By ERIC TUCKER and MICHAEL KUNZELMAN
25 May 2015
WASHINGTON (AP) – A decade-old oil leak where an offshore platform toppled during a hurricane could continue spilling crude into the Gulf of Mexico for a century or more if left unchecked, according to government estimates obtained by The Associated Press that provide new details about the scope of the problem.
Taylor Energy Company, which owned the platform and a cluster of oil wells, has played down the extent and environmental impact of the leak. The company also maintains that nothing can be done to completely eliminate the chronic oil slicks that often stretch for miles off the coast of Louisiana.
Taylor has tried to broker a deal with the government to resolve its financial obligations for the leak, but authorities have rebuffed those overtures and have ordered additional work by the company, according to Justice Department officials who were not authorized to comment publicly by name and spoke only on condition of anonymity.
"There is still more that can be done by Taylor to control and contain the oil that is discharging" from the site, says an Interior Department fact sheet obtained by AP.
Federal regulators suspect oil is still leaking from at least one of 25 wells that remain buried under mounds of sediment from an underwater mudslide triggered by waves whipped up by Hurricane Ivan in 2004.
A Taylor contractor drilled new wells to intercept and plug nine wells deemed capable of leaking oil. But a company official has asserted that experts agree the "best course of action … is to not take any affirmative action" due to the risks of additional drilling.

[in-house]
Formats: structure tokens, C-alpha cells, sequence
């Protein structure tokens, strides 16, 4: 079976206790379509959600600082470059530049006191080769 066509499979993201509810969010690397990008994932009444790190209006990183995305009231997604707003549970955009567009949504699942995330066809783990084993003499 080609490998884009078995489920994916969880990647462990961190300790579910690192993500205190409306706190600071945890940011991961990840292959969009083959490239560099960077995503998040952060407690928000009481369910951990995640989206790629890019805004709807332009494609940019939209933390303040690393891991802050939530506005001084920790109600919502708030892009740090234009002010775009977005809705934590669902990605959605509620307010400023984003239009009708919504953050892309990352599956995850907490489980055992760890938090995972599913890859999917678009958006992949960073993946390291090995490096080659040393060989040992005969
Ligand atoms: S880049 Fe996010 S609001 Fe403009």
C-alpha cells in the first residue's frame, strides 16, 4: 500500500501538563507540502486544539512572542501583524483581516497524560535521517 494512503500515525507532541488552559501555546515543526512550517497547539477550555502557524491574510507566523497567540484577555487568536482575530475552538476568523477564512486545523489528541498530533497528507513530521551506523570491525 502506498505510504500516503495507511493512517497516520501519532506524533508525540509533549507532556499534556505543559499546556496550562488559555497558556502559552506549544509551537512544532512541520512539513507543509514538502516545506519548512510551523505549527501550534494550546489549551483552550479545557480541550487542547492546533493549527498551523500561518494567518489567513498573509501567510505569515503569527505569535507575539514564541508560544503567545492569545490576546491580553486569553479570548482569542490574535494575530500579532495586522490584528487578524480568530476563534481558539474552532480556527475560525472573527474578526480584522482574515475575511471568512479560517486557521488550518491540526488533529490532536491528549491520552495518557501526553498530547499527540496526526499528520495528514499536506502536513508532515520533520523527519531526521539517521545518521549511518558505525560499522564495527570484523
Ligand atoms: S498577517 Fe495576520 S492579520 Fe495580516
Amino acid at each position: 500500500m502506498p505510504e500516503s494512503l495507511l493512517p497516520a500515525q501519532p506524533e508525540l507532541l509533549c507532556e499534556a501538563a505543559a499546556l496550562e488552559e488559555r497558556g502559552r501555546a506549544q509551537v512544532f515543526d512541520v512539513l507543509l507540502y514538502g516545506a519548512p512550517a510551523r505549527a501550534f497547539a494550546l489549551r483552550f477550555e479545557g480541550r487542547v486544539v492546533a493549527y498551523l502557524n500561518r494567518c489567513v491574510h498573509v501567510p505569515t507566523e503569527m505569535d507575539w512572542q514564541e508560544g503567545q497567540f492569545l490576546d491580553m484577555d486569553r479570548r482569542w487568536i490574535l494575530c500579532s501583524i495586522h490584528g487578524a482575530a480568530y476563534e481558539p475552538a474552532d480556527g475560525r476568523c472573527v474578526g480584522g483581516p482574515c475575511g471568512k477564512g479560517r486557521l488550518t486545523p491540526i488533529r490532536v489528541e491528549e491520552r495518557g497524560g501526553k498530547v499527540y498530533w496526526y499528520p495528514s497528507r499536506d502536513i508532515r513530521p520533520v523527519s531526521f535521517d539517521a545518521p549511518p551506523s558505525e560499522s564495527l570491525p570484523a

An AP investigation last month revealed evidence that the leak is far worse than Taylor, or the government, has publicly reported during a secretive response to the slow-motion spill.
The AP's review of more than 2,300 Coast Guard pollution reports since 2008 showed a dramatic spike in sheen sizes and oil volumes since Sept. 1, 2014. That reported increase came just after federal regulators held a workshop last August to improve the accuracy of Taylor's slick estimates and started sending government observers on a Taylor contractor's daily flights over the site.
Presented with AP's findings, the Coast Guard provided a new leak estimate that is about 20 times greater than one recently touted by the company. In a February 2015 court filing, Taylor cited a year-old estimate that oil was leaking at a rate of less than 4 gallons per day. [more]